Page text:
They considered themselves morally superior to older politicians

Thursday, June 6th, 2019

When the shogun’s government, the bakufu, opened up Japan, it did not go smoothly, as Jared Diamond explains in Upheaval:

The bakufu developed an Institute for the Study of Barbarian (i.e., foreign) Books, translated Western books, and sponsored the production of English-language grammars and an English pocket dictionary.


The bakufu and domains became heavily indebted to foreign creditors as a result of expenses such as weapons purchases and sending students overseas. Consumer prices and the cost of living rose.


The sharpest conflict within Japan arose over Japan’s basic strategy dilemma: whether to try to resist and expel the foreigners now, or instead to wait until Japan could become stronger.


Already around 1859, resentful, hotheaded, naïve young sword-wielding samurai began to pursue a goal of expelling foreigners by a campaign of assassination. They became known as “shishi,” meaning “men of high purpose.” Appealing to what they believed were traditional Japanese values, they considered themselves morally superior to older politicians.


The following statement of shishi principles, issued in 1861, conveys the flavor of their anger: “It is a source of deepest grief to our Emperor that our magnificent and divine country has been humiliated by the barbarians, and that the Spirit of Japan, which was transmitted from antiquity, is on the point of being extinguished.… It is said that, when one’s lord is humiliated, his retainers must choose death. Must we not set even greater emphasis on the present situation, in which the Imperial Country is about to know disgrace?… We swear by our deities that, if the Imperial Flag is once raised, we will go through fire and water to ease the Emperor’s mind, to carry out the will of our former lord, and to purge this evil from our people. Should any, in this cause, seek to put forward personal considerations, he shall incur the punishment of the angered gods, and be summoned before his fellows to commit hara-kiri.”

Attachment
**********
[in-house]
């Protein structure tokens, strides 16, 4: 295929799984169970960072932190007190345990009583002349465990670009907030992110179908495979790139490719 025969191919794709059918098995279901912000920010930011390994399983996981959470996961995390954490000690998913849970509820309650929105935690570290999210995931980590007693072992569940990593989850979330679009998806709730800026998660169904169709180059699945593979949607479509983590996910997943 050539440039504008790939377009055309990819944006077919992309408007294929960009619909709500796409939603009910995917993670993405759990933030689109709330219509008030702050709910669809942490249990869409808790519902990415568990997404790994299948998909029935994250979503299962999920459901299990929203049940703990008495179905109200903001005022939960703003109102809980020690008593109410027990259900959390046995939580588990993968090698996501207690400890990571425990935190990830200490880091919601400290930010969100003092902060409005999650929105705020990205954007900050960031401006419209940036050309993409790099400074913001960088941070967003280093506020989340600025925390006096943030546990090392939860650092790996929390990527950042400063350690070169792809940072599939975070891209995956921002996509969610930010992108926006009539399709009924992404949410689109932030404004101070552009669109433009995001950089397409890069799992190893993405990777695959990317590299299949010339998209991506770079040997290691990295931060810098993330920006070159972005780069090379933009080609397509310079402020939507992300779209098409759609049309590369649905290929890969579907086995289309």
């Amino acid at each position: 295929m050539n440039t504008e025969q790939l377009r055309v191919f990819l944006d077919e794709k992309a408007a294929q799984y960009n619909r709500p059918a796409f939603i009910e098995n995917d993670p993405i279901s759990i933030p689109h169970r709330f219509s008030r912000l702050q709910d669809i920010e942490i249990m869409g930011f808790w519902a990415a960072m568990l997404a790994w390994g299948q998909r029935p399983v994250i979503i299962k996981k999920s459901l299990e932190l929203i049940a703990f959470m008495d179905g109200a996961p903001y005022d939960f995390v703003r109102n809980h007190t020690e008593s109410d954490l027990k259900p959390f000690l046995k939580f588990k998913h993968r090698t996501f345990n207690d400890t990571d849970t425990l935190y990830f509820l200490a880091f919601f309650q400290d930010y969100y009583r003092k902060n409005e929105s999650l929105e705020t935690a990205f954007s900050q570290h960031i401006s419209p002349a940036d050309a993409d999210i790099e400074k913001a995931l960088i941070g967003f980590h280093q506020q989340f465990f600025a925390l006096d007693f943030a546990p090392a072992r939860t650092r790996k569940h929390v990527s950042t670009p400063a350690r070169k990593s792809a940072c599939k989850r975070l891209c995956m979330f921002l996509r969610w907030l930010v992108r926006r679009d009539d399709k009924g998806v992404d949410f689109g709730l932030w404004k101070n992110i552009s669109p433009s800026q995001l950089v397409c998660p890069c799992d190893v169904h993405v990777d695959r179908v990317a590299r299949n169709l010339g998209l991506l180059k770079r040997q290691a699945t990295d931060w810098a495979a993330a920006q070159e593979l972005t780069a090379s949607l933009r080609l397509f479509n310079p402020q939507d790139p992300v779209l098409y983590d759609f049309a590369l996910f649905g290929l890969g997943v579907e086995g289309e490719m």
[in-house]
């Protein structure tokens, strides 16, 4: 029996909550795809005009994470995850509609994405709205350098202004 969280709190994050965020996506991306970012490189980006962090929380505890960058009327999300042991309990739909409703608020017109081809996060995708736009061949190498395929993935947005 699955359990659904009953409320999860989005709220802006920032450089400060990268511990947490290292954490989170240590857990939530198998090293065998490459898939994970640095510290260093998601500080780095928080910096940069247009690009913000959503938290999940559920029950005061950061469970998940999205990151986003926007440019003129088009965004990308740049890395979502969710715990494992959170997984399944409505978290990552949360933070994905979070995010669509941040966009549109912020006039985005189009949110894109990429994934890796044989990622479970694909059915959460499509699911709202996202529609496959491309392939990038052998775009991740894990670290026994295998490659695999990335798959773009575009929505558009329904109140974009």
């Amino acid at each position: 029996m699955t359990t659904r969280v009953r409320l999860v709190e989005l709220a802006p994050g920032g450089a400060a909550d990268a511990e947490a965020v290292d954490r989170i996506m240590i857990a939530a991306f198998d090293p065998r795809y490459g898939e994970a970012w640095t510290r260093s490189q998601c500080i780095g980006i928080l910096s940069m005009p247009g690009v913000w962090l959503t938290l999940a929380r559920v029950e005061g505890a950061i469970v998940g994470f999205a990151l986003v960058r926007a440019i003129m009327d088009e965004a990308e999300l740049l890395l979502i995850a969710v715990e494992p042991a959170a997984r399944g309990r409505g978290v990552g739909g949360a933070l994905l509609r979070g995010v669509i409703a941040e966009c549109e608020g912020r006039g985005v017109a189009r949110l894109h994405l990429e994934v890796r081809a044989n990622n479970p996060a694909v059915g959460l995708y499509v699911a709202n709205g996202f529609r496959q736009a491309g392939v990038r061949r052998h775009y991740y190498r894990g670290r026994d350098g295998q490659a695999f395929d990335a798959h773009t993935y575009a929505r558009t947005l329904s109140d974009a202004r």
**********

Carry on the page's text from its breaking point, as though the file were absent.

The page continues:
Shishi terrorism was directed against foreigners, and even more often against Japanese working for or compromising with foreigners.


On January 3, 1868 the conspirators seized the gates of the Imperial Palace in the city of Kyoto, convened a council stripping the shogun of his lands and of his position on the council, and ended the shogunate.


The council proclaimed the fiction of “restoring” the responsibility for governing Japan to the emperor, although that responsibility had previously actually been the shogun’s. That event is known as the Meiji Restoration, and it marks the beginning of what is termed the Meiji Era: the period of rule of the new emperor.


Only when the last opposition forces on Japan’s northern main island of Hokkaido had been defeated in June 1869 did foreign powers recognize the imperial government as the government of Japan.


  1. Kirk says:

    Hopefully, someone will have the wit and wisdom to study and compare the different ways the Japanese and Chinese dealt with having a more advanced civilization show up out of the blue, when and if we are ever confronted with an alien civilization.

  2. E.E. says:

    Man, this passage makes me understand what Anand meant in his review.

    1. The decision to have the Shogun surrender his powers came after his defeat in 1866.

    2. The imperial court had active players, including one famous Iwakura guy.

    3. It wasn’t all fiction, the Emperor became more powerful than the position had been in centuries.

    Anyways, this won’t distract me from pointing out that the excesses of WW2 was essentially a delayed reaction of the Meiji suppression of the ‘Joi’ crowd.

    Fate can only be avoided for so long.

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